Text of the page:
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TiVo and DirecTV extend contract

DirecTV will support for another three years TiVo DVR boxes and service that were sold to existing subscribers.

TiVo and DirecTV said Wednesday that they will extend their commercial agreement for three years.

The agreement will allow existing DirecTV customers using the TiVo digital video recorder to continue to receive maintenance and support from DirecTV. As part of the agreement, TiVo and DirecTV also said they wouldn't sue each other over patent rights.

TiVo, which introduced DVRs to the market, has been struggling to turn a profit. The company's 4.4 million subscribers have mostly come from its deal with DirecTV. Last year, DirecTV said it would stop marketing and selling TiVo's digital recorders to its satellite TV subscribers starting in 2007. Instead DirecTV is developing a device with NDS Group.

Since then, TiVo has been scrambling to differentiate its product and strike other distribution deals. Last year, it announced it was working with Comcast, and a new TiVo product is due later this year for Comcast subscribers.

Murray Arenson, an analyst at Ferris Baker Watts, cautioned that the DirecTV contract extension doesn't indicate that the satellite TV provider has changed its mind about the value of TiVo's product. Instead, it's an admission by DirecTV that it needs more time to transition its customers beyond the 2007 cutoff date, he said.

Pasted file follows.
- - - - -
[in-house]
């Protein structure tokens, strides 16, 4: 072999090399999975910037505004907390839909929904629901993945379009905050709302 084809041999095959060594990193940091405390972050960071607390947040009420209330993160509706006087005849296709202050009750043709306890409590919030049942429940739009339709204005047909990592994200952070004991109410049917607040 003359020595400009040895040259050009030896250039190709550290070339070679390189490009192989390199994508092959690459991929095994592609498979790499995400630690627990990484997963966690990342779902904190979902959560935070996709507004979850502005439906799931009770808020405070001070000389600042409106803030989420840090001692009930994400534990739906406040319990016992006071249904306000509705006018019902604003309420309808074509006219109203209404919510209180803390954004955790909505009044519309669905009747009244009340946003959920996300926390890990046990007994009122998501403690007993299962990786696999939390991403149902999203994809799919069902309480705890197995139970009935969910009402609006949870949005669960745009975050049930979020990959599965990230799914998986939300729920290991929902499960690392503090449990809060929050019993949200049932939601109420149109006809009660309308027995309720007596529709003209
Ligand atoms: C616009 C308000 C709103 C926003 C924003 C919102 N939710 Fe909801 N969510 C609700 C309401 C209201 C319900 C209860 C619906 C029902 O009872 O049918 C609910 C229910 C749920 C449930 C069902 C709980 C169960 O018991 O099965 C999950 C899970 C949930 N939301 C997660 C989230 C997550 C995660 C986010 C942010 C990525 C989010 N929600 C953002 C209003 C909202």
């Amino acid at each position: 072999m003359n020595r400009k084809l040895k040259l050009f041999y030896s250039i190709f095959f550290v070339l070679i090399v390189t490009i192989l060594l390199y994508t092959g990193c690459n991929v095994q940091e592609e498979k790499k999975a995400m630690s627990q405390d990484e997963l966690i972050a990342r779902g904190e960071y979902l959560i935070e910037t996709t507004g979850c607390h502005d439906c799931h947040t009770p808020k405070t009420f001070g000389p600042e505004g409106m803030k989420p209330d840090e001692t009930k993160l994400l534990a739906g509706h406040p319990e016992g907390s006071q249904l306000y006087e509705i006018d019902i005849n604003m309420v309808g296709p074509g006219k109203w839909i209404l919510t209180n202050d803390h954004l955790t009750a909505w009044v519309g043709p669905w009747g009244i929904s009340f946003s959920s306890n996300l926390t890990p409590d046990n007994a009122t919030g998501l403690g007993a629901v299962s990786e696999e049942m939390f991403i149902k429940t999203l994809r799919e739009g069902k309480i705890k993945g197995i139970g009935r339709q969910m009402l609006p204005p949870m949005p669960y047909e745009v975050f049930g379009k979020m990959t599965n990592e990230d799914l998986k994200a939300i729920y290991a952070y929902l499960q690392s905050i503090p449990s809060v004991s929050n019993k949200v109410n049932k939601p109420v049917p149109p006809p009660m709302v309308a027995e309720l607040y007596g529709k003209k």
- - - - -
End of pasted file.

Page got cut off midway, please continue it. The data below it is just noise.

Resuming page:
Ultimately, TiVo will likely end up in a worse position from this deal, since it now seems unlikely that DirecTV will license intellectual property from TiVo, he said.

"The extension of the deal doesn't bode well for TiVo," Arenson said. "For the next three years, all TiVo gets is a dwindling customer base from DirecTV. And the company has put to rest any possibility of getting licensing fees for its technology from DirecTV."

TiVo is currently suing satellite TV provider EchoStar Communications for allegedly infringing on a patent that defines how digital video recorders work. A TiVo victory in the EchoStar patent case could pave the way for the company to extract royalties from other DVR makers. But because the company is already working with Comcast and has now agreed not to sue DirecTV, TiVo may have fewer options for potential licensees.

"If TiVo wins the EchoStar case, all of sudden they could have this massive addressable market for licensing their technology," Arenson said. "But at the same time they are pairing down that potential market."